Senator Elizabeth Warren (D-MA) is not only mulling a run for president in 2020, she’s trying to market-splain to formerly Soviet-occupied Eastern European countries why shouldn’t have embraced “cutthroat capitalism” after regaining independence.
“Champions of cutthroat capitalism pushed former Soviet states to privatize as quickly as possible despite the enormous risk of corruption,” Warren said in remarks at American University on foreign policy. Watch her full remarks below:
Her statement is tone deaf and would be rightly laughed at by nations like the Baltic Republics of Estonia, Latvia, and Lithuania (the latter of which is my ancestral homeland).
They are enjoying free enterprise very much and succeeding at it. Per Heritage Foundation’s Economic Freedom Index, Estonia is the 7th most economically free country in the world. Lithuania is down to the 19th spot, while Latvia is the 28th most economically free country in the world, in this year’s world rankings. They all have free market institutes.
Here’s a good recap of why the three Baltics were quick to embrace free enterprise after their regained independence:
The recessions of the early 1990s overwhelmed Estonia, Lithuania and Latvia. A few years earlier the Soviet Union had collapsed, and with it the economic system that the occupying communist regime had enforced in the Baltic nations. In the span of only two years– from 1991 to 1993 – Estonia’s GDP dropped by 35 percent, while the economic output in Latvia and Lithuania fell by around 50 percent. In response, the three countries introduced an ambitious plan to reform and open up their markets. Flat income tax systems at low rates were put in place; general business-friendly regulations were established; governmental influence on the labour market was minimised.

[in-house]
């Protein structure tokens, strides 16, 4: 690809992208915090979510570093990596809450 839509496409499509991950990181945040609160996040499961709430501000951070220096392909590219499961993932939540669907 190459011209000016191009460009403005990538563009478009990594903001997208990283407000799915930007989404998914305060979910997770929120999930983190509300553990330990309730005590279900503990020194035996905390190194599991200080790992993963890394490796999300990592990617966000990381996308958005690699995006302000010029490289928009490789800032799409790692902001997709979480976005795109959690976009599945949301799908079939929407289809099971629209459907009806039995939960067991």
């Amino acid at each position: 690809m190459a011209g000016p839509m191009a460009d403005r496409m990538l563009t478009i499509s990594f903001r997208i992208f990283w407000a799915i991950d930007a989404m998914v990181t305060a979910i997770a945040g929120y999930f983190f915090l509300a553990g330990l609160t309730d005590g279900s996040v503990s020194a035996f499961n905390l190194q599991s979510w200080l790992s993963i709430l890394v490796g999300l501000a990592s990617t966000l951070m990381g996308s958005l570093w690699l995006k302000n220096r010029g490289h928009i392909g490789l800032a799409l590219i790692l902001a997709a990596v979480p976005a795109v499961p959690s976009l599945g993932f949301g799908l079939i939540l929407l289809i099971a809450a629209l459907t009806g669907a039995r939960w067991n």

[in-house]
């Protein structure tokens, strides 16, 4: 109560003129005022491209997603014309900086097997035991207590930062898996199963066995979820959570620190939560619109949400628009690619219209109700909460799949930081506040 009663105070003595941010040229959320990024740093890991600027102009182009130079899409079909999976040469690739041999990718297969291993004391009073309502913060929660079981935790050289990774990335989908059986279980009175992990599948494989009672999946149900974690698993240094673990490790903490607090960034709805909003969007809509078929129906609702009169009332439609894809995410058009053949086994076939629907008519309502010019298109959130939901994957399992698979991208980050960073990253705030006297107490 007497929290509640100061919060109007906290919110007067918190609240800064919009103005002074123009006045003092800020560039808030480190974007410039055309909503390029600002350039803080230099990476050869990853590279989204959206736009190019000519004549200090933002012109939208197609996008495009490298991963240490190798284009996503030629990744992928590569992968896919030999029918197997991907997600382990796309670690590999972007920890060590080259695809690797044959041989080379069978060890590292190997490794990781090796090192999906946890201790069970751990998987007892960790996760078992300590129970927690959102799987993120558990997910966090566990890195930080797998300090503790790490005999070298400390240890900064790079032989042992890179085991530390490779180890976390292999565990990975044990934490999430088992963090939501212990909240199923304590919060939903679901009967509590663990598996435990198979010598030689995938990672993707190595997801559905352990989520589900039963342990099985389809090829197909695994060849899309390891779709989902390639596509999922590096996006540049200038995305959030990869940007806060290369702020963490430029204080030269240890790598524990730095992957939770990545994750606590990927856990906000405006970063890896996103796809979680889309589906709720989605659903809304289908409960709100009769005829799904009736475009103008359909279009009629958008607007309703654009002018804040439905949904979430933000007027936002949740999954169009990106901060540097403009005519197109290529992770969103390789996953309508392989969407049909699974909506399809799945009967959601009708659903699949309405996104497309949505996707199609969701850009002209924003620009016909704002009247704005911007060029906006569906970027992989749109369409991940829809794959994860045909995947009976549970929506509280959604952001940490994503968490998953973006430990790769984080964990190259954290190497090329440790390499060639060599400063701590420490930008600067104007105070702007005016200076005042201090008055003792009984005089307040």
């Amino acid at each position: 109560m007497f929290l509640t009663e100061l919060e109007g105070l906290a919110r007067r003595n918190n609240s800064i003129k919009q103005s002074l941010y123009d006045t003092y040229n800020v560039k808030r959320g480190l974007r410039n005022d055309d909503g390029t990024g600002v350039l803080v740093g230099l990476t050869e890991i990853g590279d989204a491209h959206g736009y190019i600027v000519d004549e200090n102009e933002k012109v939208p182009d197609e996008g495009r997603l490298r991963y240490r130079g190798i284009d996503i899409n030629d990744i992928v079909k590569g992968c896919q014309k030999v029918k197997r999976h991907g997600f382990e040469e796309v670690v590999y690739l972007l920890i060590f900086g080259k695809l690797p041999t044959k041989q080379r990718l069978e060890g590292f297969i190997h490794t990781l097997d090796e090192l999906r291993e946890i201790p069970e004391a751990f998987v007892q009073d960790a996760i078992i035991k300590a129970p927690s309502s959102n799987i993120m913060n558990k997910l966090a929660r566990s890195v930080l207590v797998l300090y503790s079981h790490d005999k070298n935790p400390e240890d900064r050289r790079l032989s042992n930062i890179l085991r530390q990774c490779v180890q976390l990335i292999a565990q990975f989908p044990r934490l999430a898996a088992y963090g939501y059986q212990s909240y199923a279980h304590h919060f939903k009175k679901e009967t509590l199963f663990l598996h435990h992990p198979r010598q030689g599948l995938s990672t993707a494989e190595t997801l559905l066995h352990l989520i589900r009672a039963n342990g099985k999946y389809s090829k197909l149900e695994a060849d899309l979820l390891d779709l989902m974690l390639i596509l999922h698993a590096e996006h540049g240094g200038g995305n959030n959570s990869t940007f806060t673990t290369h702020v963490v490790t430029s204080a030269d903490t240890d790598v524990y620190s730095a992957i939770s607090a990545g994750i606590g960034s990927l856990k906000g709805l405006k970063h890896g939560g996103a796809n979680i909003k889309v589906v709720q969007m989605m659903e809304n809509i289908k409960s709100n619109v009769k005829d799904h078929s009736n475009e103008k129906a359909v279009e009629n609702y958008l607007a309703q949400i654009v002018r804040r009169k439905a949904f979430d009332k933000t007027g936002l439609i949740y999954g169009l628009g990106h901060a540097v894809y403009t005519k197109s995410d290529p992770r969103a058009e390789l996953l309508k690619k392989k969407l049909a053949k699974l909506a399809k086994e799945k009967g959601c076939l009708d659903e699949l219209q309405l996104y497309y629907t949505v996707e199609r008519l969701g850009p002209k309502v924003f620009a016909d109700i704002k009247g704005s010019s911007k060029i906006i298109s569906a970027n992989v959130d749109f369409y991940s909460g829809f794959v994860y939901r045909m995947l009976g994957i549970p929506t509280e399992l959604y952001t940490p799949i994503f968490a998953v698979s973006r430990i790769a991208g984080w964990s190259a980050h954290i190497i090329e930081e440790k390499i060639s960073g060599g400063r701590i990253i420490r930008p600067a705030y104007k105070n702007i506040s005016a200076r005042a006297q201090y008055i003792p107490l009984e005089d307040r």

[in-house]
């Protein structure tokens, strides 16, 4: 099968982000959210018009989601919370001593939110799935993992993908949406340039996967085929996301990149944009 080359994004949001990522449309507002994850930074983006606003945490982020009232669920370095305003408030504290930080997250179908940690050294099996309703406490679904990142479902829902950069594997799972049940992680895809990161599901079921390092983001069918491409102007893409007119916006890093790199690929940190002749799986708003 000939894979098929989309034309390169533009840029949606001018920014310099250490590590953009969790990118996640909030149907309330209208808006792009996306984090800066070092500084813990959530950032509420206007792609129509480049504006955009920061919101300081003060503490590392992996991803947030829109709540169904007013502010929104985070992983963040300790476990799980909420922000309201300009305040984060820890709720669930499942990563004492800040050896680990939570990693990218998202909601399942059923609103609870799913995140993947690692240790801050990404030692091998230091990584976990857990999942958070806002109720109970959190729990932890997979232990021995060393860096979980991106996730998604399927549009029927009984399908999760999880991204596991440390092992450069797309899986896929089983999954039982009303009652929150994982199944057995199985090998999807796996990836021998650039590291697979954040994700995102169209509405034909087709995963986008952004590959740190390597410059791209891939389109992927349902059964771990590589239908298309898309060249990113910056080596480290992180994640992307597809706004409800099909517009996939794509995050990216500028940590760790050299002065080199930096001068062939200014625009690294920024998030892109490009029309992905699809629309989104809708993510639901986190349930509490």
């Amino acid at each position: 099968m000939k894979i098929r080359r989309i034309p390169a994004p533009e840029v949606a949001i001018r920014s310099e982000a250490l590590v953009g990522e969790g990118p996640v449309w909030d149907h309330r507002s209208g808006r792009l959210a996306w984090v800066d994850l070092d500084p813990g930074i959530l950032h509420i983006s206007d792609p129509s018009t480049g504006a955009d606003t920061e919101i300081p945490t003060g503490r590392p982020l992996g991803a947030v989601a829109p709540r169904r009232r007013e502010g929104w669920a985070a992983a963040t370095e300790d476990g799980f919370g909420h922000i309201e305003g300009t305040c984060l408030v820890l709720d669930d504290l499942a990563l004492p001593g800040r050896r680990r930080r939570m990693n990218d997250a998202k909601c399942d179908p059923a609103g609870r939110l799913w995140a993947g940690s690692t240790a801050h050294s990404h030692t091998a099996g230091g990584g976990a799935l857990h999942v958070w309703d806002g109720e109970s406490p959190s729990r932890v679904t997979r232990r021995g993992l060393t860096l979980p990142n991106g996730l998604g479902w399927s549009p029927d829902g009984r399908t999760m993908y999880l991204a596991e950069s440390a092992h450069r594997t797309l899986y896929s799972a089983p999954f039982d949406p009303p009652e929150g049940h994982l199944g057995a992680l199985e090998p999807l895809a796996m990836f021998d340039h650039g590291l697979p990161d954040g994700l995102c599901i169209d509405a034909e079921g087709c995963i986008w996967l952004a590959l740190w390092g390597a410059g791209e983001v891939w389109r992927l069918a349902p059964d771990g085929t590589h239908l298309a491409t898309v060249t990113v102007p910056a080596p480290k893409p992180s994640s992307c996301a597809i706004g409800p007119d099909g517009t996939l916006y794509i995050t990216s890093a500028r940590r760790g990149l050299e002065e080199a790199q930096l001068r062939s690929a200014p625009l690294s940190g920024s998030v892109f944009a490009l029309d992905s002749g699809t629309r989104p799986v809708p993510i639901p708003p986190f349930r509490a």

Many economists viewed these changes as a gigantic gamble. The result was a resounding success. The average inflation adjusted growth rate* in the Baltics states from 1995 to 2014 was, as shown in the image below, over 5 per cent, or nearly four times the EU-28 average. No other European country matched this strong performance, driven in part by catch-up and growth-oriented economic policies. But it wasn’t all smooth sailing. In 2008 and 2009, the Baltic states were again hit hard by economic crises. The three nations were particularly sensitive to the global recession, since they had made the decision to maintain fixed exchange rates. Another factor was that foreign investment had contributed strongly to the rapid growth.When the global financial crisis hit, the flow of capital was reversed, deepening the crisis.
Do people really believe that countries occupied by tyrannical, socialist regimes would dip into that experiment again or allow that to transpire again after the bloodshed that ensued in 1939?
Not all the other formerly occupied republics share the same success, especially as Ukraine constantly struggles to ward off aggression from Russia. However, other countries that were coerced into communism – like Poland, Czech Republic, and Hungary— have also embraced a more market based system following the physical collapse of the U.S.S.R. and succeeded.
As an American of immediate Lithuanian descent, I’m grateful that my parents’ homeland is rejecting global socialism and succeeding economically. In fact, both Estonia and Lithuania are more market-friendly than the U.S. in its current standing.
Senator Warren need not shame Eastern European countries for embracing free enterprise. Perhaps she could learn a thing or two from them about sound economic policies.